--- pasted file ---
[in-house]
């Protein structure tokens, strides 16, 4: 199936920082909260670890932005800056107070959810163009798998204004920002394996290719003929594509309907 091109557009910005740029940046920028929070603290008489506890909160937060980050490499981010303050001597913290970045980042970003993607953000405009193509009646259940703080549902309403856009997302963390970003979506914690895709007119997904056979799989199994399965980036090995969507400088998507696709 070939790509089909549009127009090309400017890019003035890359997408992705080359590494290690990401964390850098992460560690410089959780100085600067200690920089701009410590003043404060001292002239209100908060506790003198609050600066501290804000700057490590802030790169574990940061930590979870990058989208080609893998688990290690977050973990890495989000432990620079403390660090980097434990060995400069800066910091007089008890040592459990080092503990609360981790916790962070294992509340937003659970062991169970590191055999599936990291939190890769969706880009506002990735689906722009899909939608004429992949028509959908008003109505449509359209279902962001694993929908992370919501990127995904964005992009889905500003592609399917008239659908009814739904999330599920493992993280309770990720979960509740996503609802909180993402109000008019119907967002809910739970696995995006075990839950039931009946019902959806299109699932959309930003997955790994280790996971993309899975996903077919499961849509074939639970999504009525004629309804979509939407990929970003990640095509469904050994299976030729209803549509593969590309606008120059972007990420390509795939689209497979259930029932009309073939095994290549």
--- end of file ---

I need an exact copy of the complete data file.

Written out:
[in-house]
């Protein structure tokens, strides 16, 4: 199936920082909260670890932005800056107070959810163009798998204004920002394996290719003929594509309907 091109557009910005740029940046920028929070603290008489506890909160937060980050490499981010303050001597913290970045980042970003993607953000405009193509009646259940703080549902309403856009997302963390970003979506914690895709007119997904056979799989199994399965980036090995969507400088998507696709 070939790509089909549009127009090309400017890019003035890359997408992705080359590494290690990401964390850098992460560690410089959780100085600067200690920089701009410590003043404060001292002239209100908060506790003198609050600066501290804000700057490590802030790169574990940061930590979870990058989208080609893998688990290690977050973990890495989000432990620079403390660090980097434990060995400069800066910091007089008890040592459990080092503990609360981790916790962070294992509340937003659970062991169970590191055999599936990291939190890769969706880009506002990735689906722009899909939608004429992949028509959908008003109505449509359209279902962001694993929908992370919501990127995904964005992009889905500003592609399917008239659908009814739904999330599920493992993280309770990720979960509740996503609802909180993402109000008019119907967002809910739970696995995006075990839950039931009946019902959806299109699932959309930003997955790994280790996971993309899975996903077919499961849509074939639970999504009525004629309804979509939407990929970003990640095509469904050994299976030729209803549509593969590309606008120059972007990420390509795939689209497979259930029932009309073939095994290549």